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Foster Denovo|News & opinion|Opinion|What does the interest rate rise mean for you as a mortgage holder?

What does the interest rate rise mean for you as a mortgage holder?

On Thursday 1st November, the Bank of England announced an interest rate rise for the first time in a decade.

Early in September, the money markets weren’t expecting the first Bank of England interest rate rise to occur until late 2018, at the earliest. Just over a week later, and the markets’ view was that there was a near 50% probability of a 0.25% base rate increase by November.

This prediction turned out to be true, and on Thursday 2nd November there was an increase in interest rates from 0.25% to 0.5%.

But what does the rise in UK interest rates mean for the mortgage market?

An increase in interest rates for any borrower inevitably means they may see an increase in repayments. But for mortgage borrowers, will the effects be immediate?

Variable or tracker rate mortgages

According to the Bank of England, 43% of homeowners are on variable or tracker rates. These are the people who will be most affected by the rate rise.

Those on a Bank of England base rate tracker mortgage will immediately be affected, with their monthly payments going up. But, those on standard variable rates (SVR) will not necessarily be affected immediately. This is because some lender’s variable rates are dictated by the bank and therefore are likely to be reviewed now. If lenders decide to change their SVR, they will have to write to each customer and let them know.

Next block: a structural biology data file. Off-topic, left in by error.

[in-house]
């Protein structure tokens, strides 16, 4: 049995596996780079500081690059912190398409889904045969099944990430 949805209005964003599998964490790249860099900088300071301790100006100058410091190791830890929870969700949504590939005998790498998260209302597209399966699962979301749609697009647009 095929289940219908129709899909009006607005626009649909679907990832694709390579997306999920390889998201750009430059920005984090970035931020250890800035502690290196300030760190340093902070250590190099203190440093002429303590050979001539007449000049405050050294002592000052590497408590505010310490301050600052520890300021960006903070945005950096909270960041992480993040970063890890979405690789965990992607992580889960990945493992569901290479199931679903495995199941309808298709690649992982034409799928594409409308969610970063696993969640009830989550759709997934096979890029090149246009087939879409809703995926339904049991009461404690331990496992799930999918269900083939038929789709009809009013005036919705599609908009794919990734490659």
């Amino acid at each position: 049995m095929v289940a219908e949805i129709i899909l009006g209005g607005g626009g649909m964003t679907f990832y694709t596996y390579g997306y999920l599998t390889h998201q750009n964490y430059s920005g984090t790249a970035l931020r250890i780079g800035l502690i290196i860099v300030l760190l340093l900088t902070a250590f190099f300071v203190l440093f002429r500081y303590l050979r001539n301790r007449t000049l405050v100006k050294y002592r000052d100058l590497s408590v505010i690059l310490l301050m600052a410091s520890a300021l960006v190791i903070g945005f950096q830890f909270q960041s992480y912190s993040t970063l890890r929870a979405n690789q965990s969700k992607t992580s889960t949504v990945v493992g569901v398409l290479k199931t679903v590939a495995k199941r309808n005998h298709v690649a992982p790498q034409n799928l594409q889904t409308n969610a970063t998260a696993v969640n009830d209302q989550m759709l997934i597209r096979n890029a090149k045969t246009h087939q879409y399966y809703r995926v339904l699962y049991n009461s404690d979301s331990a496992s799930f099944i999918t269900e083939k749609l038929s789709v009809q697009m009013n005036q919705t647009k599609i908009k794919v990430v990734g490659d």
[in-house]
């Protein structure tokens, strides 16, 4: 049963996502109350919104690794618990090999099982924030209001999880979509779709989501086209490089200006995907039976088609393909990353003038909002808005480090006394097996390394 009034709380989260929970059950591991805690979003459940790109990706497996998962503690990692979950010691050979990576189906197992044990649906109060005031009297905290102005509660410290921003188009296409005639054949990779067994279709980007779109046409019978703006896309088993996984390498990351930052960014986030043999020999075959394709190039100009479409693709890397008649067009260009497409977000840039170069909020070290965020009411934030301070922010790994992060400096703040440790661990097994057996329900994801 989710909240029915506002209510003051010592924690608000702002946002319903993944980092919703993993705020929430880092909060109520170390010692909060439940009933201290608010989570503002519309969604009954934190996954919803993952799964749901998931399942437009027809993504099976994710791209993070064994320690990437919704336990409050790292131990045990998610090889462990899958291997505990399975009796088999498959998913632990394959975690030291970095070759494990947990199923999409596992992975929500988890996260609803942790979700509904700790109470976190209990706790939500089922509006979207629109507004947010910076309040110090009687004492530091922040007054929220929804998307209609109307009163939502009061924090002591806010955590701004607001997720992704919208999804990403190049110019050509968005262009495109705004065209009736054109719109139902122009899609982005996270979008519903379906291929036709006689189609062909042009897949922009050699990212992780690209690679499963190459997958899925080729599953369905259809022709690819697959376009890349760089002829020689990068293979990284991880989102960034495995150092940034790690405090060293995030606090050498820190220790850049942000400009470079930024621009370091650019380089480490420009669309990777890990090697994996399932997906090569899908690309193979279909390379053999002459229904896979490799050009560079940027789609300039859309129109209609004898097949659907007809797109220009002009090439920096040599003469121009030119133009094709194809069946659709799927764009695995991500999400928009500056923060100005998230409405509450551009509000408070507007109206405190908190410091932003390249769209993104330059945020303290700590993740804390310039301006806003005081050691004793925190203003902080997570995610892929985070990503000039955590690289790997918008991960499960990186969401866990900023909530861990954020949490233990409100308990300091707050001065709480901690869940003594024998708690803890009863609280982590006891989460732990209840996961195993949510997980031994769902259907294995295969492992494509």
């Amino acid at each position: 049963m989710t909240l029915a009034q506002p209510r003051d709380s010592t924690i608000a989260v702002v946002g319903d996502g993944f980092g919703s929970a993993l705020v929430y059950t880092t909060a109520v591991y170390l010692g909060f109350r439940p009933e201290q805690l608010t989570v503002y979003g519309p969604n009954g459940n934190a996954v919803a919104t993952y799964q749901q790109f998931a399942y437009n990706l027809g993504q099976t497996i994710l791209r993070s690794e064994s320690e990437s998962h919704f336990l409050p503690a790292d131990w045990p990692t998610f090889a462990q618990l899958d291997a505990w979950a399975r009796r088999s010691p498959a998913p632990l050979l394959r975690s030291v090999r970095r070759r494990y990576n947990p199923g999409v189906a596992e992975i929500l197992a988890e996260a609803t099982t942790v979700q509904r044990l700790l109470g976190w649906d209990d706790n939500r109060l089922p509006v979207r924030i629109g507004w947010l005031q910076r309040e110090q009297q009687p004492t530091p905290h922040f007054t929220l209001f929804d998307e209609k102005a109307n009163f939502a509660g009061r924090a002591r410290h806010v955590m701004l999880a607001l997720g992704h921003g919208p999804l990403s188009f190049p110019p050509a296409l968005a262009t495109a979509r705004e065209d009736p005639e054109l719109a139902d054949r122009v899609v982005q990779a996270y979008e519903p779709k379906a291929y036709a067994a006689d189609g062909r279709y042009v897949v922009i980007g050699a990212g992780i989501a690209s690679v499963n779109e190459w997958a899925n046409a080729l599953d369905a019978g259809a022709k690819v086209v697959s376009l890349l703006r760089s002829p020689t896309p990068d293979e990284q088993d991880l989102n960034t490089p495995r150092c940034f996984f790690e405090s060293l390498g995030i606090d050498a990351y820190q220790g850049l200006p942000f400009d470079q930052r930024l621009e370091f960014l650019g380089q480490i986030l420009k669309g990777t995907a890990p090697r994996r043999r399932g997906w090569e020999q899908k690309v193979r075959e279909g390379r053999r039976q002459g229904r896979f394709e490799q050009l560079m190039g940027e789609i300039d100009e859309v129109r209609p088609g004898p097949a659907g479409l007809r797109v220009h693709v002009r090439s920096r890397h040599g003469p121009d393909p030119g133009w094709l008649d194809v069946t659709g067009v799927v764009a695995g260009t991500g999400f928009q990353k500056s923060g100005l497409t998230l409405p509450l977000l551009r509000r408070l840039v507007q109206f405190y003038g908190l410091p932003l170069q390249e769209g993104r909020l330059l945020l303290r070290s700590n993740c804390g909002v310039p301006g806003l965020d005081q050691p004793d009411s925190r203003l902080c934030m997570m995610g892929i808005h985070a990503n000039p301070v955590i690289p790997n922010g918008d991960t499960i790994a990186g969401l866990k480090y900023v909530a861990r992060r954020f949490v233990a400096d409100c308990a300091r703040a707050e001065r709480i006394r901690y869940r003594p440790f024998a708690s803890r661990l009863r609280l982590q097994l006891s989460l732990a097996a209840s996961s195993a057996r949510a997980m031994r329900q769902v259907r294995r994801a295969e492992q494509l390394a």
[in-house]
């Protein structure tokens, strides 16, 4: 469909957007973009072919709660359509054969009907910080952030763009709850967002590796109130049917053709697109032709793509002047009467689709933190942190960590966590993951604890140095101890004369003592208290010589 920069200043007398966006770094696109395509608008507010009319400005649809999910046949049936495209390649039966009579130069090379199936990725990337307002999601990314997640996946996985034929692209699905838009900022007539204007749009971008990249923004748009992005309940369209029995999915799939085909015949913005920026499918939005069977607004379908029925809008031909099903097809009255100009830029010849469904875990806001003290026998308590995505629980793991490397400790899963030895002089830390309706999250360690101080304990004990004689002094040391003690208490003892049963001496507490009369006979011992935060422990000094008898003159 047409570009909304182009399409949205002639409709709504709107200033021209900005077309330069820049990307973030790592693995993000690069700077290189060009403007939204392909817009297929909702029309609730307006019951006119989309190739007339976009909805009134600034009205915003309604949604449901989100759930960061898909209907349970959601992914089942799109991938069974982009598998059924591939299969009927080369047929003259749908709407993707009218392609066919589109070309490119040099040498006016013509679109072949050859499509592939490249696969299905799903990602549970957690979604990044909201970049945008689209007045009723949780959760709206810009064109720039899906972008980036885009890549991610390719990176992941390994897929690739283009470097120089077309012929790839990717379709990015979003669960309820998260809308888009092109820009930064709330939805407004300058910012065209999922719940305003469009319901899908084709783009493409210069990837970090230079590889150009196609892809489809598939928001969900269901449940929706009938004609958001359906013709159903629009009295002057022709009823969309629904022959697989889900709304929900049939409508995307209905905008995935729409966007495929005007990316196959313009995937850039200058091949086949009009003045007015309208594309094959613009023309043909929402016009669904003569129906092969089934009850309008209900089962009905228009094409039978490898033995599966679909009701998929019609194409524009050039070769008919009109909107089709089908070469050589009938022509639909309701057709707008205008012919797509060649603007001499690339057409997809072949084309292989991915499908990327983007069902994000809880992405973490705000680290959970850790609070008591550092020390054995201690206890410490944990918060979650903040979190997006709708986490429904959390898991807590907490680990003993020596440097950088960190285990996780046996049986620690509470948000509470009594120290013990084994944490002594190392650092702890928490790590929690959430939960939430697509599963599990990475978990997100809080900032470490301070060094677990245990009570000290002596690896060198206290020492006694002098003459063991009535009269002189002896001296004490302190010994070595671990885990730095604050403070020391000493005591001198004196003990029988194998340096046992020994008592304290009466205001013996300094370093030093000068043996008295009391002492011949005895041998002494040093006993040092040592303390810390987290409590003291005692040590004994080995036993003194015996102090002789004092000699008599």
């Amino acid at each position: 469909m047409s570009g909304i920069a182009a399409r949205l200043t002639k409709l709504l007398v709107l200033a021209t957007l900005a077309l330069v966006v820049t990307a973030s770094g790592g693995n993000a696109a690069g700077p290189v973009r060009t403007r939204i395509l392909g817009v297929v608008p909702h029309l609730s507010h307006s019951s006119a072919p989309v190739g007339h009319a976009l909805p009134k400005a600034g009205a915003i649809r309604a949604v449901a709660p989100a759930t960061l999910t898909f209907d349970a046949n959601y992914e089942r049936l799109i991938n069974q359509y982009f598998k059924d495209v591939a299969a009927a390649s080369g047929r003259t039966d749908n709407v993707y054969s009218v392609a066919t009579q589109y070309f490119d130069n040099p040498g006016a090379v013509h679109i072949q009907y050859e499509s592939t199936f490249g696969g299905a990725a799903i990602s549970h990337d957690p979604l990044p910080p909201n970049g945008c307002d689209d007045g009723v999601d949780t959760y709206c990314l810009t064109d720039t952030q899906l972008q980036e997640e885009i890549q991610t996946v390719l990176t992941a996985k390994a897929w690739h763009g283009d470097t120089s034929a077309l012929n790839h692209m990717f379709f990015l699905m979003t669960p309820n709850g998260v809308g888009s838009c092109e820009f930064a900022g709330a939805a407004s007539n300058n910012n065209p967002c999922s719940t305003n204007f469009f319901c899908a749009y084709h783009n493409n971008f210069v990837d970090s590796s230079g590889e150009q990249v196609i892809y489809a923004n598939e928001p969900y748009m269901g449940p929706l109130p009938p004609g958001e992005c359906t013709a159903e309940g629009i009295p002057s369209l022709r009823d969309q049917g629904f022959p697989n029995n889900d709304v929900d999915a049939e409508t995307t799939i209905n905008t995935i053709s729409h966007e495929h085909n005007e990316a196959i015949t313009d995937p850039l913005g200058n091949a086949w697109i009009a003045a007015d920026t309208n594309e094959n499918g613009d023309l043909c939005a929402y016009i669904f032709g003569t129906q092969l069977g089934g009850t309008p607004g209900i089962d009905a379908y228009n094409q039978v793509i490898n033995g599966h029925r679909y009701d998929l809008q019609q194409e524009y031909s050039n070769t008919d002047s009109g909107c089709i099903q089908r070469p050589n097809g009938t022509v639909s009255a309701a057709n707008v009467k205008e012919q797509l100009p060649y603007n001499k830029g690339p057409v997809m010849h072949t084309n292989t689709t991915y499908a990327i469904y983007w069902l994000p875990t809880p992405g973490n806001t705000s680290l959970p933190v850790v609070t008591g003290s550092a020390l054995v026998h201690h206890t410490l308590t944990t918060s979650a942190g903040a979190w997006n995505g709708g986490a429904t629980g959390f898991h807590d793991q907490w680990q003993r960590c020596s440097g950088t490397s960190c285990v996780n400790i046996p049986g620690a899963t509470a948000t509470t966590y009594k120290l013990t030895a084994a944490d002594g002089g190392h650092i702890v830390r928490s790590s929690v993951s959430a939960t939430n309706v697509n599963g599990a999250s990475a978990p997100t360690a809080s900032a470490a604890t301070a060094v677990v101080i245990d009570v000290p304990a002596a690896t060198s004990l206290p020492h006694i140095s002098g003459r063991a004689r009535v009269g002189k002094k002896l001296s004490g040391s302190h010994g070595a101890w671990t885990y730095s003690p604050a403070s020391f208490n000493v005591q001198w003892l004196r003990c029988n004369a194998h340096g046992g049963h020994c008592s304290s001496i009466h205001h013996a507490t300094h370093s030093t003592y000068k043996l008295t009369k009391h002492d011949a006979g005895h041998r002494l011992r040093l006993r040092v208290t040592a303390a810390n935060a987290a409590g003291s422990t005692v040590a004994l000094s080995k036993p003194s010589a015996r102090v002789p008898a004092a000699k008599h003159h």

According to the Nationwide Building Society, a 0.25% rise in base rates would have a modest effect on anyone on a standard variable rate. On the average mortgage of £125,000 an increase of 0.25% would increase monthly payments by £15 to £665. That would amount to an extra £185 per year*.

Fixed rate mortgages

According to the  Bank of England, 57% of mortgage borrowers are on fixed-rate deals.

Fixed payments mitigates the risk of rate increases, therefore these borrowers are protected whilst they remain on their fix rate.

If they are approaching the end of their term, they should talk to an adviser soon.

 

*BBC News article, 29th September 2017. http://www.bbc.co.uk/news/business-33568469

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